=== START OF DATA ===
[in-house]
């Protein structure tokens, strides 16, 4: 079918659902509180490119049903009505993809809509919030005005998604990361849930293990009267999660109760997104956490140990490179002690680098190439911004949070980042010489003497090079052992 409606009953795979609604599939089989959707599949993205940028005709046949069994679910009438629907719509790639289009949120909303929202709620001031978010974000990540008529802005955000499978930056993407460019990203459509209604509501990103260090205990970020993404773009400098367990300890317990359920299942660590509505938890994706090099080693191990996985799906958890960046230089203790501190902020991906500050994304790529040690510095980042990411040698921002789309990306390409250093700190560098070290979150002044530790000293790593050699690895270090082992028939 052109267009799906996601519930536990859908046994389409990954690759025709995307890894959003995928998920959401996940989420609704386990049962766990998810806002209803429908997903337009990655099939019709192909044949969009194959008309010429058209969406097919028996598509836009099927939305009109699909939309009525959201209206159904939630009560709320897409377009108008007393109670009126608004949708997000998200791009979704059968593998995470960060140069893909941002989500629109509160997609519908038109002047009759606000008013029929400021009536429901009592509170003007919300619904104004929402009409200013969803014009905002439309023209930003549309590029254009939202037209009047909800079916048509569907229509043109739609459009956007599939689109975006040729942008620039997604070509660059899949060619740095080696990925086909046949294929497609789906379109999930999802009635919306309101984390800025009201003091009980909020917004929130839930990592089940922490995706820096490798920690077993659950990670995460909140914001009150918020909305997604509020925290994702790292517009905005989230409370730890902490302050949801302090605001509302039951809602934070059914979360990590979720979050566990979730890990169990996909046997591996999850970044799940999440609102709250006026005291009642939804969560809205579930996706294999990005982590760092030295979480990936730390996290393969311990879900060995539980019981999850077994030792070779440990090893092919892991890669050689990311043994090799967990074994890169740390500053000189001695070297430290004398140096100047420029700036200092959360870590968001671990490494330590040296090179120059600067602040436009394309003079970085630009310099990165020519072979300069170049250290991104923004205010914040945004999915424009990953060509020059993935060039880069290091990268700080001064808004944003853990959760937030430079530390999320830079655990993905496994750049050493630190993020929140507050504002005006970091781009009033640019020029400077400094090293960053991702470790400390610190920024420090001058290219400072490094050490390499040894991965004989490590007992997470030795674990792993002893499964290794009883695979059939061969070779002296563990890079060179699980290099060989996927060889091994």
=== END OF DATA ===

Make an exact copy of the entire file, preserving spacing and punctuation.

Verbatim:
[in-house]
């Protein structure tokens, strides 16, 4: 079918659902509180490119049903009505993809809509919030005005998604990361849930293990009267999660109760997104956490140990490179002690680098190439911004949070980042010489003497090079052992 409606009953795979609604599939089989959707599949993205940028005709046949069994679910009438629907719509790639289009949120909303929202709620001031978010974000990540008529802005955000499978930056993407460019990203459509209604509501990103260090205990970020993404773009400098367990300890317990359920299942660590509505938890994706090099080693191990996985799906958890960046230089203790501190902020991906500050994304790529040690510095980042990411040698921002789309990306390409250093700190560098070290979150002044530790000293790593050699690895270090082992028939 052109267009799906996601519930536990859908046994389409990954690759025709995307890894959003995928998920959401996940989420609704386990049962766990998810806002209803429908997903337009990655099939019709192909044949969009194959008309010429058209969406097919028996598509836009099927939305009109699909939309009525959201209206159904939630009560709320897409377009108008007393109670009126608004949708997000998200791009979704059968593998995470960060140069893909941002989500629109509160997609519908038109002047009759606000008013029929400021009536429901009592509170003007919300619904104004929402009409200013969803014009905002439309023209930003549309590029254009939202037209009047909800079916048509569907229509043109739609459009956007599939689109975006040729942008620039997604070509660059899949060619740095080696990925086909046949294929497609789906379109999930999802009635919306309101984390800025009201003091009980909020917004929130839930990592089940922490995706820096490798920690077993659950990670995460909140914001009150918020909305997604509020925290994702790292517009905005989230409370730890902490302050949801302090605001509302039951809602934070059914979360990590979720979050566990979730890990169990996909046997591996999850970044799940999440609102709250006026005291009642939804969560809205579930996706294999990005982590760092030295979480990936730390996290393969311990879900060995539980019981999850077994030792070779440990090893092919892991890669050689990311043994090799967990074994890169740390500053000189001695070297430290004398140096100047420029700036200092959360870590968001671990490494330590040296090179120059600067602040436009394309003079970085630009310099990165020519072979300069170049250290991104923004205010914040945004999915424009990953060509020059993935060039880069290091990268700080001064808004944003853990959760937030430079530390999320830079655990993905496994750049050493630190993020929140507050504002005006970091781009009033640019020029400077400094090293960053991702470790400390610190920024420090001058290219400072490094050490390499040894991965004989490590007992997470030795674990792993002893499964290794009883695979059939061969070779002296563990890079060179699980290099060989996927060889091994």